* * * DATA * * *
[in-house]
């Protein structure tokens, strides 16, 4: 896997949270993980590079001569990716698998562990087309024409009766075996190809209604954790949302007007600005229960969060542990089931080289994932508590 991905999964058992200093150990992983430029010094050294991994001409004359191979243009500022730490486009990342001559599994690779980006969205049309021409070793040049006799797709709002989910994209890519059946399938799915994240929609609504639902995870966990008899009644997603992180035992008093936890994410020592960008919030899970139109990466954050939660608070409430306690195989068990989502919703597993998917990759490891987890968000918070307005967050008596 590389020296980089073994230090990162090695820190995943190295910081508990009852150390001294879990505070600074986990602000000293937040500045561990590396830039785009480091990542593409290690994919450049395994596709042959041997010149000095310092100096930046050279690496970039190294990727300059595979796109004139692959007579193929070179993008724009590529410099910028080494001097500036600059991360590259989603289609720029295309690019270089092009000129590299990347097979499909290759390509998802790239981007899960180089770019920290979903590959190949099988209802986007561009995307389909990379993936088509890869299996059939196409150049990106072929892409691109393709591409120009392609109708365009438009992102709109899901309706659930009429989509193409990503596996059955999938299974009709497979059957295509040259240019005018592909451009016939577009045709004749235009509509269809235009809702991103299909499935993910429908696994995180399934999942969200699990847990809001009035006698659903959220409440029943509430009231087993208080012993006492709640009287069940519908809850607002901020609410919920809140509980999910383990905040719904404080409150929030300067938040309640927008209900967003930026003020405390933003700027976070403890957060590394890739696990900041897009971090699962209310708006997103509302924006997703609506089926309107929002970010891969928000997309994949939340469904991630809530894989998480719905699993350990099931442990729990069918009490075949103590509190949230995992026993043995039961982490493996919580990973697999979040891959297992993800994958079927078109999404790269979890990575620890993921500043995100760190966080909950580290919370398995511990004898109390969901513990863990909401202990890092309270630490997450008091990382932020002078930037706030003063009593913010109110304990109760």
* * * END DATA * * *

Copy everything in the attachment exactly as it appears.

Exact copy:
[in-house]
């Protein structure tokens, strides 16, 4: 896997949270993980590079001569990716698998562990087309024409009766075996190809209604954790949302007007600005229960969060542990089931080289994932508590 991905999964058992200093150990992983430029010094050294991994001409004359191979243009500022730490486009990342001559599994690779980006969205049309021409070793040049006799797709709002989910994209890519059946399938799915994240929609609504639902995870966990008899009644997603992180035992008093936890994410020592960008919030899970139109990466954050939660608070409430306690195989068990989502919703597993998917990759490891987890968000918070307005967050008596 590389020296980089073994230090990162090695820190995943190295910081508990009852150390001294879990505070600074986990602000000293937040500045561990590396830039785009480091990542593409290690994919450049395994596709042959041997010149000095310092100096930046050279690496970039190294990727300059595979796109004139692959007579193929070179993008724009590529410099910028080494001097500036600059991360590259989603289609720029295309690019270089092009000129590299990347097979499909290759390509998802790239981007899960180089770019920290979903590959190949099988209802986007561009995307389909990379993936088509890869299996059939196409150049990106072929892409691109393709591409120009392609109708365009438009992102709109899901309706659930009429989509193409990503596996059955999938299974009709497979059957295509040259240019005018592909451009016939577009045709004749235009509509269809235009809702991103299909499935993910429908696994995180399934999942969200699990847990809001009035006698659903959220409440029943509430009231087993208080012993006492709640009287069940519908809850607002901020609410919920809140509980999910383990905040719904404080409150929030300067938040309640927008209900967003930026003020405390933003700027976070403890957060590394890739696990900041897009971090699962209310708006997103509302924006997703609506089926309107929002970010891969928000997309994949939340469904991630809530894989998480719905699993350990099931442990729990069918009490075949103590509190949230995992026993043995039961982490493996919580990973697999979040891959297992993800994958079927078109999404790269979890990575620890993921500043995100760190966080909950580290919370398995511990004898109390969901513990863990909401202990890092309270630490997450008091990382932020002078930037706030003063009593913010109110304990109760």